HPISD Elementary School Rezoning Process
- an individual who has made a significant contribution to society and/or education whose name will lend prestige and status to the school, and who has served HPISD or the local community, or;
- a place or geographical location that is significant to the Highland Park ISD community.
"This nomination process is an exciting opportunity for members of our community to have a say in suggesting names that should be considered. Given where we live, we are fortunate to have a wide variety of excellent options," HPISD School Board President Jim Hitzelberger said. "Since this is the first time for a new elementary school to be named in HPISD since 1948, we want to take time to carefully consider the name for the new school."
Boundary Rezoning Committee formed to begin studying new elementary attendance zones for Highland Park ISD
March 20, 2019
Fifteen district residents have been selected to be part of a committee that will study and make recommendations to the HPISD Board of Trustees for new elementary school attendance boundaries to go into effect in the 2020-21 school year. The committee includes two volunteers from each current school attendance zone (eight total), two additional community members, as well as current and former trustees.
The Boundary Rezoning Committee will begin its work in April with the goal of making a recommendation for five elementary school boundaries, up from the existing four, to the Board in October 2019.
The committee members include:
Three HPISD administrators, Superintendent Dr. Tom Trigg, Assistant Superintendent for Business Services Mike White and Chief of Staff Jon Dahlander will serve as ex-officio members.
"We were very pleased to have 60 people apply to serve on this committee, each of whom brought unique strengths to the process," Committee Chair and Trustee Paul Rowsey said. "I am confident that the individuals selected will be analytical, data-driven and approach our task with a district-wide perspective."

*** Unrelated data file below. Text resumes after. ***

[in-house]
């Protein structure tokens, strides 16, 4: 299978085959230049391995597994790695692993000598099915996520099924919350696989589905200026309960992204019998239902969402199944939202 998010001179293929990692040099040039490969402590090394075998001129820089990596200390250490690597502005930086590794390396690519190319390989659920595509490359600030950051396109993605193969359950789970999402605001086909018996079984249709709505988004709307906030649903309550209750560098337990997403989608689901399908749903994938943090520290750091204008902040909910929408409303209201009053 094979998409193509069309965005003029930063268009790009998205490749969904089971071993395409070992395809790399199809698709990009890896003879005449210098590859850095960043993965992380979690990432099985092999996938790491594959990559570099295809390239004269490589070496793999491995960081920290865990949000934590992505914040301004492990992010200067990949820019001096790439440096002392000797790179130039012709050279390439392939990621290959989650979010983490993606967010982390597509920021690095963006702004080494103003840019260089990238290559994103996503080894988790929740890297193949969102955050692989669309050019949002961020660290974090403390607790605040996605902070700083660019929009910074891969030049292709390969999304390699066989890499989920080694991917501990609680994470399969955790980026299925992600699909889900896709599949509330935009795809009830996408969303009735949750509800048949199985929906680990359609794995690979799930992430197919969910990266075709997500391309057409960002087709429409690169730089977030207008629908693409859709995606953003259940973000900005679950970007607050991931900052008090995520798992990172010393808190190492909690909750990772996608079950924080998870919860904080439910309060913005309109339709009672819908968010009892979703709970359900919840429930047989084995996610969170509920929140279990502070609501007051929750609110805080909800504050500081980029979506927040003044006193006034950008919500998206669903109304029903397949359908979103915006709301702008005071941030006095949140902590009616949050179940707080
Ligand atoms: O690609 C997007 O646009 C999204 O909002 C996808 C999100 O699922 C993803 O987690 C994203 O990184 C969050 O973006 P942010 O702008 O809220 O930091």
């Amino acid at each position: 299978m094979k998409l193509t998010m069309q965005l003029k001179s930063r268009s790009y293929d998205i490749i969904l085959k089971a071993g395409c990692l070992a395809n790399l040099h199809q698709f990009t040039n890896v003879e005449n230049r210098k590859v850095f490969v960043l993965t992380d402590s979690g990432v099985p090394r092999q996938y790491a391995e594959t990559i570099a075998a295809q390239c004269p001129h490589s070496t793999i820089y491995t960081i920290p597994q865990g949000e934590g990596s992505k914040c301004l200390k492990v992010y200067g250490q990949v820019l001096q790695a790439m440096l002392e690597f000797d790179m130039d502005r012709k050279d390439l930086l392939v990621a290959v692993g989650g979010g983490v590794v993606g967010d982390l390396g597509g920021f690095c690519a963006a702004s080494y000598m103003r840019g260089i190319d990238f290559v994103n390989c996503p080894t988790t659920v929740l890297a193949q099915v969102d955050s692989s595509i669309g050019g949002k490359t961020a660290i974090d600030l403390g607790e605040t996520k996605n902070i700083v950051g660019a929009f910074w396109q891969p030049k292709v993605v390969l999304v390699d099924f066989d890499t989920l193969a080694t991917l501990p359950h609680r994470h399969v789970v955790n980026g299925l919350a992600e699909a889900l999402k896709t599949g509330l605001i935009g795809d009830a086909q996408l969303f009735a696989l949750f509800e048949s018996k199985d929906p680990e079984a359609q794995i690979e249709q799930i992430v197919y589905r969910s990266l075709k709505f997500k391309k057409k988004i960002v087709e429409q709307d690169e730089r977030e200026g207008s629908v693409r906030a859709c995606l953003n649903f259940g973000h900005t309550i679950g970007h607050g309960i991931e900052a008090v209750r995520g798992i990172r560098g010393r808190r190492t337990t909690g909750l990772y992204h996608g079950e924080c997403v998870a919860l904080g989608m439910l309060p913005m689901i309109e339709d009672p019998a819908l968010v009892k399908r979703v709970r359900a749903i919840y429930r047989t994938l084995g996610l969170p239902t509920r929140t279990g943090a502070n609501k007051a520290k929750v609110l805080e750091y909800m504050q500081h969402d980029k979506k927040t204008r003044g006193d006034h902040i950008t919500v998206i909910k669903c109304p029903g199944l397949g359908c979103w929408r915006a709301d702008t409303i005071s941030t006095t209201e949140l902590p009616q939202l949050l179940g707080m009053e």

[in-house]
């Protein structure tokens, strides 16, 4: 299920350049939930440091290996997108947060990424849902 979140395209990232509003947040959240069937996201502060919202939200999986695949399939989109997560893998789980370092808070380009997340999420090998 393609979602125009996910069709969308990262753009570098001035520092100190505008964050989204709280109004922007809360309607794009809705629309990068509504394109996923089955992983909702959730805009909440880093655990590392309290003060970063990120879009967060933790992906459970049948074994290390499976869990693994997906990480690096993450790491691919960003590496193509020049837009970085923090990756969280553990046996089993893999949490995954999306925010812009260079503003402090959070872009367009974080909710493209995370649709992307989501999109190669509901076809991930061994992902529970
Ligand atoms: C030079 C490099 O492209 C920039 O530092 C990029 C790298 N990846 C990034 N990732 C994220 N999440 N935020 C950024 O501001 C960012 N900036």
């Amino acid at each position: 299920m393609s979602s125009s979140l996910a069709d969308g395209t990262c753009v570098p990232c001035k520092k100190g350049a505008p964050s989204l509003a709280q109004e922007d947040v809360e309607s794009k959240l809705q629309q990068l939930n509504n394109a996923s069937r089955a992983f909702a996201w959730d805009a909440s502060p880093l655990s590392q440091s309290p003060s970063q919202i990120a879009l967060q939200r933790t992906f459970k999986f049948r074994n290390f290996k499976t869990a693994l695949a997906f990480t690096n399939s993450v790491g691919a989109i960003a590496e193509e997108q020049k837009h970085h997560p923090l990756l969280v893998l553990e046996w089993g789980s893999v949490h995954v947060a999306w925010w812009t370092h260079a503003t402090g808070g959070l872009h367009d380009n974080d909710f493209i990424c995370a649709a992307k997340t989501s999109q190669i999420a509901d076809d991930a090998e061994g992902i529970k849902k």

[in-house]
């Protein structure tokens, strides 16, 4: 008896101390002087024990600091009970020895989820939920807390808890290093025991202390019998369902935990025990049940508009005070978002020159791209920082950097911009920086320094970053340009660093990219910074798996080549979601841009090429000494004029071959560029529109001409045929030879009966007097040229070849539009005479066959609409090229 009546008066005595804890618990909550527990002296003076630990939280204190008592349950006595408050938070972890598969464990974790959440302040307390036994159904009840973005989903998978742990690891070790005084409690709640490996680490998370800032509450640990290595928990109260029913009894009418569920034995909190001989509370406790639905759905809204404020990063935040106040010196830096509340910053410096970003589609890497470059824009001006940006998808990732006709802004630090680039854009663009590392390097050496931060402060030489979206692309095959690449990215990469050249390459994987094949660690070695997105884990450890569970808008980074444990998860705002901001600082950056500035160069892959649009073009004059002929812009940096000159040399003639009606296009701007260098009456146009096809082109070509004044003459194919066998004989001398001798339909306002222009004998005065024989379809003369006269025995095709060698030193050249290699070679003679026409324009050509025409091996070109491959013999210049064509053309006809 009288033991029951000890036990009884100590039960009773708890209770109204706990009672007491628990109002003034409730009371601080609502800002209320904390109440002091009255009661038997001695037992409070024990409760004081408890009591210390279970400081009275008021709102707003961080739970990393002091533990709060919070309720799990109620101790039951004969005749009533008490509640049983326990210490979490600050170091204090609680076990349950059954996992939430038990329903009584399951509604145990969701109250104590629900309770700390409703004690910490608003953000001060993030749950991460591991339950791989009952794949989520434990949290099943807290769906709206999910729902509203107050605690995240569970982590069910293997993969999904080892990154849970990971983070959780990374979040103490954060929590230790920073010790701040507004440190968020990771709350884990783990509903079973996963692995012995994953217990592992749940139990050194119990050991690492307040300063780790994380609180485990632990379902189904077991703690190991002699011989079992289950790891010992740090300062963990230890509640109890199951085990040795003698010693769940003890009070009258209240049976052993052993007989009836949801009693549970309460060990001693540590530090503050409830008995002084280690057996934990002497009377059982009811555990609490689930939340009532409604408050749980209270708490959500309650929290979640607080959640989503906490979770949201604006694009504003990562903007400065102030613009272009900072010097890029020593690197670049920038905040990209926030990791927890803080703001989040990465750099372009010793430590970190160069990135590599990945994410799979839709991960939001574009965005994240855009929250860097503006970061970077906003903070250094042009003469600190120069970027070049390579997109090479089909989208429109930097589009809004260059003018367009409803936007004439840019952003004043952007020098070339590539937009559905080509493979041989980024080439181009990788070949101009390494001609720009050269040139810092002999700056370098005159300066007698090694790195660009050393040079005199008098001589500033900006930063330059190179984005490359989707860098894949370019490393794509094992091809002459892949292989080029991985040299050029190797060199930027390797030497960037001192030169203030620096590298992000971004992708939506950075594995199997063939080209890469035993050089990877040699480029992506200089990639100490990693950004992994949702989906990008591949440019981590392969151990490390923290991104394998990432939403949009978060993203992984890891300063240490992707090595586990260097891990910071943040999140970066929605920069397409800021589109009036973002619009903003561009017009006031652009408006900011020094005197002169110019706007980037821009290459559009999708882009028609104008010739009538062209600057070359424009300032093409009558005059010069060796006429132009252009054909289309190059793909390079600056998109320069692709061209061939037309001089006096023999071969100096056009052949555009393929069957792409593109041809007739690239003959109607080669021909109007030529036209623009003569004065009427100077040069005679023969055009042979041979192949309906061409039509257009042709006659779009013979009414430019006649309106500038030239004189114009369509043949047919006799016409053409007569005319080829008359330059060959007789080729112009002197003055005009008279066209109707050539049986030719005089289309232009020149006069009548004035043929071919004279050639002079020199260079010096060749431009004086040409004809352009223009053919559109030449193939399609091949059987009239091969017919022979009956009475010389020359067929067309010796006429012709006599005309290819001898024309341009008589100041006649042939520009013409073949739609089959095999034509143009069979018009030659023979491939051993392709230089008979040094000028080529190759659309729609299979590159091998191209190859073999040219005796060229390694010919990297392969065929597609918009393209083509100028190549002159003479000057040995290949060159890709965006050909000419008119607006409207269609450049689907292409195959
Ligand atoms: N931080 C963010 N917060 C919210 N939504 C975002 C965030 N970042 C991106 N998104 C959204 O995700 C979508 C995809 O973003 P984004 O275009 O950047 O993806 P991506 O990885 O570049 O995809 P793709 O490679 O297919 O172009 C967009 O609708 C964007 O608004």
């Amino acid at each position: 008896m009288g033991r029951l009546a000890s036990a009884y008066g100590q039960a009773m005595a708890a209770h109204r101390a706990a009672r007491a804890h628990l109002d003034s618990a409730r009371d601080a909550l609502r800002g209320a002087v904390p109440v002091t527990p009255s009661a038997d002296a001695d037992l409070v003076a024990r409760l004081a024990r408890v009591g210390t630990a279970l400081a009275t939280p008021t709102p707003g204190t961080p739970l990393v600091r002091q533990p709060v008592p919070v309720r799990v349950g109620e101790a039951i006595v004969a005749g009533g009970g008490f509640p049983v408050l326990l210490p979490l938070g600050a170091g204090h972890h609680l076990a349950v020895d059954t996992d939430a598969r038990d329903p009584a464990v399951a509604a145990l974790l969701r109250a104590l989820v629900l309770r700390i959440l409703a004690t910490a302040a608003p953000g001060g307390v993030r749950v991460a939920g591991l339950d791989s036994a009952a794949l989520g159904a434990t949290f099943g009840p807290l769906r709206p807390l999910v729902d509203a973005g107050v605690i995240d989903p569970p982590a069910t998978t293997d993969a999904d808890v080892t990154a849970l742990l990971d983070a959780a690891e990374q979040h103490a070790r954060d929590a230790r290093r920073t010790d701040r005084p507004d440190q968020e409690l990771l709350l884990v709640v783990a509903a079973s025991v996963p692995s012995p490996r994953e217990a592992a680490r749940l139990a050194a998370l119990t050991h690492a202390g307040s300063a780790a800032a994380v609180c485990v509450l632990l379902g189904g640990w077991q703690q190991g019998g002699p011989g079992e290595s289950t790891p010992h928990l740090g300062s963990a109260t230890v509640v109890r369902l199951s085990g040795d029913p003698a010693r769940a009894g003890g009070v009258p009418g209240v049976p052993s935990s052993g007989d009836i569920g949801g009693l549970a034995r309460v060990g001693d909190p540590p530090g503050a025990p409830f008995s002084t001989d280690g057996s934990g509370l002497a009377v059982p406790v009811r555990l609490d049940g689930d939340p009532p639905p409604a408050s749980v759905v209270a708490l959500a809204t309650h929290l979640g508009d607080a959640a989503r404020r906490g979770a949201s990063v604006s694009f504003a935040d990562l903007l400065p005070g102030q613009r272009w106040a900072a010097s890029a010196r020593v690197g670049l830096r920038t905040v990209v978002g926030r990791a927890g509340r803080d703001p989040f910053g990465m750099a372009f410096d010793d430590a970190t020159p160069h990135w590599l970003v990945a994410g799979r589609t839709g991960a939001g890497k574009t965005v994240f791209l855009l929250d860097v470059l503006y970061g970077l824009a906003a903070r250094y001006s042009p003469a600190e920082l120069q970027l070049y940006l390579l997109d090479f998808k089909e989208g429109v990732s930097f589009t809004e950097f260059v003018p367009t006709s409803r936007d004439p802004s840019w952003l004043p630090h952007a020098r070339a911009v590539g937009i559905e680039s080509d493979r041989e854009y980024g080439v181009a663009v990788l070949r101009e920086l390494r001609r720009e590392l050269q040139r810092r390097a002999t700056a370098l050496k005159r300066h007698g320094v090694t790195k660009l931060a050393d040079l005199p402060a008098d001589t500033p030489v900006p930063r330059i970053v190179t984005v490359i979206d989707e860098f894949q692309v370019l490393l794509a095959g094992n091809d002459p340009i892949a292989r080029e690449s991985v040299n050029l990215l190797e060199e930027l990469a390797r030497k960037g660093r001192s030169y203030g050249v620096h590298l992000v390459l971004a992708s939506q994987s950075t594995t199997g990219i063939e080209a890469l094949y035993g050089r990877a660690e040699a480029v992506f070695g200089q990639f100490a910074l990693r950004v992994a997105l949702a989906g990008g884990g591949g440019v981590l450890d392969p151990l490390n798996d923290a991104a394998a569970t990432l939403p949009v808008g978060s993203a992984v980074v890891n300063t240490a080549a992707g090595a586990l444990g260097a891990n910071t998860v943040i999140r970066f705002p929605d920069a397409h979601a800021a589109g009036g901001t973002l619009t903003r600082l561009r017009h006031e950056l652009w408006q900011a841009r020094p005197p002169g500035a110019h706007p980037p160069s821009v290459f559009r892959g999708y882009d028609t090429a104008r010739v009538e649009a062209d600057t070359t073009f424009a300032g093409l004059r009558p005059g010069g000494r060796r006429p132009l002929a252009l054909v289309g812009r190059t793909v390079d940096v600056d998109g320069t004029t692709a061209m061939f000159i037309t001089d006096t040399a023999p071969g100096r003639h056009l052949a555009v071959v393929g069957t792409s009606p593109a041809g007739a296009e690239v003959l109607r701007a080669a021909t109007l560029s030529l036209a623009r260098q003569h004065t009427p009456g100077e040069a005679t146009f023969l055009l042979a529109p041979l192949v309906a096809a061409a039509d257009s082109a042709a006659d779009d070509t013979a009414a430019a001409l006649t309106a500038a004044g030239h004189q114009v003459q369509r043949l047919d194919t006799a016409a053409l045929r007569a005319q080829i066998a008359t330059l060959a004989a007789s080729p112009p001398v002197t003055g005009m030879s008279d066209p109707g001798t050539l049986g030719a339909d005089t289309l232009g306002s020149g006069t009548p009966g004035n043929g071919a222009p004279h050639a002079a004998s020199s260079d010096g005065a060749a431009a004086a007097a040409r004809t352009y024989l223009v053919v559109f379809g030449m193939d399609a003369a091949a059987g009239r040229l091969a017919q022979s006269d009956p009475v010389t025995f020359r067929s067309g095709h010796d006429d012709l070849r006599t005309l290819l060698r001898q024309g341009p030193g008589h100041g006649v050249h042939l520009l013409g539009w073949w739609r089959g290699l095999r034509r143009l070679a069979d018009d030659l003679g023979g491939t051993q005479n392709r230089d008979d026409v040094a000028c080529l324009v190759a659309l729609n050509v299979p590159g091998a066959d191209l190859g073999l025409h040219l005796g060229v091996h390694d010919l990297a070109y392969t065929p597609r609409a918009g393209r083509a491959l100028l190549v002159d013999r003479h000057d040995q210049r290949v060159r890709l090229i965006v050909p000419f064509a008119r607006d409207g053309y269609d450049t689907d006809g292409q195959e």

For the first time in its 105-year history, Highland Park ISD will have five elementary schools in operation. The newest campus, located at 8385 Durham, is scheduled to open as its own school beginning in the 2020-21 school year. The school is currently occupied by students and staff from Hyer Elementary, which will be rebuilt during the 2019-20 school year. The new school will be named this fall following a process that will allow the community to nominate prospective names.
The committee will begin its work in April and will allow the public to observe all of its meetings. The district will provide regular updates on the committee's work and post its minutes online. In addition, throughout the process, community members will have the opportunity to provide input and feedback through an online form.
"Since every elementary school boundary is going to be impacted, we believe it is important that the community have an opportunity to observe the process and provide feedback," Rowsey said. "We recognize that parents, students and residents will be watching closely and we want everyone to understand the rationale for decisions that will eventually be made."
As previously announced, students who will be in the fourth grade during the 2020-21 school year will be given the option of attending their current school or attending the new school to which they will be assigned as the result of the new school boundaries.